It has been argued that measuring fitness in EEA is impossible but Thornhill strongly supports the idea saying, “A species EEA is the set of environmental features which generated the selection that made the species’ adaptations. The EEA is stamped in the functional design of adaptation. (10)” By using Teleonomy we can determine levels of fitness and functionality. While Thornhill stands by Teleonomy and its ability with EEA to find fitness he does warn of possible pitfalls if the ideas are improperly used. While using EEA it is imperative that organisms and subjects are only compared within their species and not across species groups. It is also important to remember that organisms of the same species can be viewed as historical documents for phenotypes. Another important aspect to remember is that Teleonomy functions best on problem specific design for discovering traits. The most important point when using EEA is “in order for researchers to know the evolutionary history of their study species, they must obtain data outcomes or phenotypic stamps of that history. (12)”
I. Key terms and definitions
a. Adaptation- “modification of an organism or its parts that makes it more fit for existence under the conditions of its environment. (Merriam Webster’s)”
b. Darwinian Adaptation- “the long term outcome of evolution by Darwinian selection. (5)”
c. Fitness- “an individual’s reproductive success due to its fit to/design for an environmental problem. (5)”
d. Phenotype- an organisms characteristics established by its genes and environment.
e. Drift (genetic drift)- Individual differences occurring by chance that are not functionally designed. (Mutation)
f. Functional Design- Adaptive qualities derived by Darwinian evolution and not by genetic drift.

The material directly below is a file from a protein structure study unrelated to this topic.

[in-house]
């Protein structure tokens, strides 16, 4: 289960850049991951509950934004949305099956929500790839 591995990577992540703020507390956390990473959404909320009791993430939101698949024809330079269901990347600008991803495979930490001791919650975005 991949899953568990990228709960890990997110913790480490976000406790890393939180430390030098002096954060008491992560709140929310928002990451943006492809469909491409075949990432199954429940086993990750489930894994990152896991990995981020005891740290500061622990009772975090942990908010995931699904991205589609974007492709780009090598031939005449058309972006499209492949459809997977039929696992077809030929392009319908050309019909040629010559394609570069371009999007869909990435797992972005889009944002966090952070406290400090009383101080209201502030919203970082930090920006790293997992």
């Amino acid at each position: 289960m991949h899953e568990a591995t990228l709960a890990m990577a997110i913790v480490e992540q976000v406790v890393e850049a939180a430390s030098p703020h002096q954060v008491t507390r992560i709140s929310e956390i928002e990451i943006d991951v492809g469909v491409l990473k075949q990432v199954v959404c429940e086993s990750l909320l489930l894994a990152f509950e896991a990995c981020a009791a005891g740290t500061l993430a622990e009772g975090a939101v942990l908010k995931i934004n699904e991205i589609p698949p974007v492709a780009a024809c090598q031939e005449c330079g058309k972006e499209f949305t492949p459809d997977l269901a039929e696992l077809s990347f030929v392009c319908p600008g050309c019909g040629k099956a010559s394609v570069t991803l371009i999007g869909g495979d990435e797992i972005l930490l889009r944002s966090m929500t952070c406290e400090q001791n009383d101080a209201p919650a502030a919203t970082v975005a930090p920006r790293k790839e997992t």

g. Teleonomy- “the quality of apparent purposefulness in living organisms that derives from their evolutionary adaptation. (Merriam Webster’s)”
h. Phylogenetic Legacy- Characteristics of a species which remain from when they were once Darwinian Adaptations
II. Evolved adaptation vs. Environmental adaptation
a. Evolved adaptation is the result of genetic differences between those with and those without an adaptation.
i. Also known as Darwinian adaptation.
Ex. Long necked giraffes having more offspring because they are healthier and thus flooding the genetic pool with that adaptation.
b. Environmental adaptation refers to an organism’s ability to change throughout its life to gain advantage over an environmental problem.
Ex. A monkey forming a callous on his hand because the trees he climbs has rough bark.
III. Darwinian Adaptation is interrelated with other ideas of adaptation.
a. All adaptations submit to a subjects design against environmental problems.
b. Teleonomy as a study
i. Can we really discover what environmental aspects initiated adaptations to occur?
IV. Current selection: what is causing it?
a. Phylogenetic inertia
i. If a trait is prominent throughout a species than it will continue to be until an equally stronger environmental force meets it
b. Ecological pressures
i. The environmental forces which meet phylogenetic inertia.
V. Humans EEA is useful in measuring Fitness.
a. By using Teleonomy we can determine levels of fitness, but we must be carefull how we go about it.
i. What to remember
1. Can’t compare other species
2. Organisms of the same species can be viewed as historical documents
3. teleonomy focuses on problem specific design